After being seated, Dunn stated that he had previously undergone surgery, but Schultz found the statements to be "overly dramatic." Schultz Decl. ¶ 26. Schultz then called his superior to inform him that Dunn had appeared at the Carrier residence, "the situation was secure, and requested orders on how to proceed." Id. ¶ 28. Carrier informed Schultz, while on the phone, that he had not advised Dunn to stay away from his home, and Schultz was "advised [by his supervisor] that once [he] had removed [Dunn] from the residence, [he] had no further basis to detain him, because an indictment... had not yet been handed down, and... Mr. Carrier [ha]d not earlier t[old him] not to come to the house....," so Dunn was not technically trespassing. Id. ¶ 30. Schultz was told to release Dunn and escort him off the property. Id. ¶ 30.

According to Schultz, Dunn then rose to his feet without assistance, had the handcuffs removed, and walked to his car on his own accord without any signs of incapacity. Schultz Decl. ¶¶ 31-33. Dunn alleges that Schultz escorted him to his vehicle by grabbing onto his arm and neck again, threw him onto the hood of the car, and advised him not to return. Dunn Dep. at 83-87, 93-94; Dkt. No. 136 at 5, ¶ 33. Schultz advised Dunn that if he returned to the residence, he would be arrested. Schultz Decl. ¶ 35; Dunn Dep. at 85, 93-94; Carrier Dep. at 186. Dunn estimates that from the time he sat on the step until he reached his vehicle, another three minutes had passed. Dunn Dep. at 85. There are no allegations that Schultz ever hit or struck Dunn during the incident. Id. at 87-88; see also Carrier Dep. at 186 ("Inv. Schultz never pushed or hit... Dunn or hurt him in any way. He only frisked him while in the living room.").

The following day, Dunn sought medical attention for his knee and back. Dunn Dep. at 94-95. Dunn continued to receive medical treatment from his physicians throughout his incarceration, and within five months of his knee surgery, was told that "everything look[ed] good...." Id. at 95. Dunn also testified that, although his knee was "worse for a while", it is now fine. Id. at 98; but see Dkt. No. 136 at 7, ¶ 38 (claiming that "after the assault... [Dunn] had to use crutches to walk for ten years."). Additionally, Dunn's physician indicated that time would heal his knee, there was no further injury indicated, and there was no need for additional surgery. Dunn Dep. at 98-100.

Dunn claimed that his main injuries from the incident were to his back and shoulder, specifically stating that he developed "a mark right across [his] back spine area and lower back," from the stairs. Dunn Dep. at 95-96. The medical evaluation noted sensitive spots, radiological tests were taken, but Dunn was ultimately released. Dunn Dep. at 96; see also Dkt. No. 135-3 at 177 (findings of lumbar spine MRI scan in response to leg and back pain finding some narrowing of the disc space and "minimal spinal stenosis"). Dunn testified that he never had any previous back trouble, but that now he experiences considerable, pain intermittently and requires crutches to walk. Dunn Dep. at 100-03, 108. Dunn has received pain medication to alleviate his symptoms. Id. at 103-04. Dunn also agreed that the majority of his leg pain and weakness was caused and exacerbated by his uncontrolled diabetes. Id. at 104-06.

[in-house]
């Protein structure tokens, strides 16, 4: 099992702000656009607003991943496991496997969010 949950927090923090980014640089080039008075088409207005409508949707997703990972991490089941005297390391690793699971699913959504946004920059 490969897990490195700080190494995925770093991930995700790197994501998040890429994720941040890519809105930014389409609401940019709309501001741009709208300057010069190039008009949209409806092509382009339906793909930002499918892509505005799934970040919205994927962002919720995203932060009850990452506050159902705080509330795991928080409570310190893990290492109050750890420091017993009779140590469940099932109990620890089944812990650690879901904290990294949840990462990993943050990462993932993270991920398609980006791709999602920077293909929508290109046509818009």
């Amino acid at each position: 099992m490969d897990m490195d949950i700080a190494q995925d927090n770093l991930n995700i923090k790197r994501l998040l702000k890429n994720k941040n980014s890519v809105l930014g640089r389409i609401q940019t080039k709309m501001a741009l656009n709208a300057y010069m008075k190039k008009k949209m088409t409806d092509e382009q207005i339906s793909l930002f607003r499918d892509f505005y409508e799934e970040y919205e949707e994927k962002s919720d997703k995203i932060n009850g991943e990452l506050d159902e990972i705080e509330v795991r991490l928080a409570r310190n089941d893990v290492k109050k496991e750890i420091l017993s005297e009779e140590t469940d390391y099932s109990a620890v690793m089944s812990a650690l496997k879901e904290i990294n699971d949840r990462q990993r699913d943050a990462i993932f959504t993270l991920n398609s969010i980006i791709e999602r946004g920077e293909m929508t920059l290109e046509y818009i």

On June 30, 1995, it was noted that Dunn's back pain was intermittent, his right knee had improved from the arthroscopic surgery, and he could rise from a sitting position with difficulty yet ambulate with little support once he was standing. Dkt. No. 135-3 at 179-80. The examining physician found that Dunn's physical weakness was due to his uncontrolled diabetes and that "[h]e may recover strength over time with regained control of his diabetes." Id. at 180. A physical therapy consult was recommended, and completed on August 10, 1995. Id. at 180-81. The physical therapist noted Dunn's lower extremity weakness, but also commented on how Dunn could transfer himself in and out of a chair, onto the treatment table, and from the bed. Id. at 181. The therapist concluded that Dunn required strengthening exercises and noted that "there may be some symptom magnification [from]... some inconsistencies in his motor performance... This does not negate the obvious atrophy and weakness but may be evidence of some exaggeration of pain and disability." Id. at 182.

II. Discussion

A. Legal Standard

A motion for summary judgment may be granted if there is no genuine issue as to any material fact if supported by affidavits or other suitable evidence and the moving party is entitled to judgment as a matter of law. The moving party has the burden to show the absence of disputed material facts by informing the court of portions of pleadings, depositions, and affidavits which support the motion. Fed. R. Civ. P. 56; Celotex Corp. v. Catrett, 477 U.S. 317, 323 (1986). Facts are material if they may affect the outcome of the case as determined by substantive law. Anderson v. Liberty Lobby, 477 U.S. 242, 248 (1986). All ambiguities are resolved and all reasonable inferences are drawn in favor of the non-moving party. Skubel v. Fuoroli, 113 F.3d 330, 334 (2d Cir. 1997).

The party opposing the motion must set forth facts showing that there is a genuine issue for trial. The non-moving party must do more than merely show that there is some doubt or speculation as to the true nature of the facts. Matsushita Elec. Indus. Co. v. Zenith Radio Corp., 475 U.S. 574, 586 (1986). It must be apparent that no rational finder of fact could find in favor of the non-moving party for a court to grant a motion for summary judgment. Gallo v. Prudential Residential Servs. 22 F.3d 1219, 1223-24 (2d Cir. 1994); Graham v. Lewinski, 848 F.2d 342, 344 (2d Cir. 1988).

When, as here, a party seeks summary judgment against a pro se litigant, a court must afford the non-movant special solicitude. See Triestman v. Fed. Bureau of Prisons, 470 F.3d 471, 477 (2d Cir. 2006); see also Sealed Plaintiff v. Sealed Defendant #1, 537 F.3d 185, 191 (2d Cir. 2008) ("On occasions too numerous to count, we have reminded district courts that 'when [a] plaintiff proceeds pro se,... a court is obliged to construe his pleadings liberally.'" (citations omitted)). However, the mere existence of some alleged factual dispute between the parties will not defeat an otherwise properly supported motion; the requirement is that there be no genuine issue of material fact. Anderson, 477 U.S. at 247-48.

B. Fourth Amendment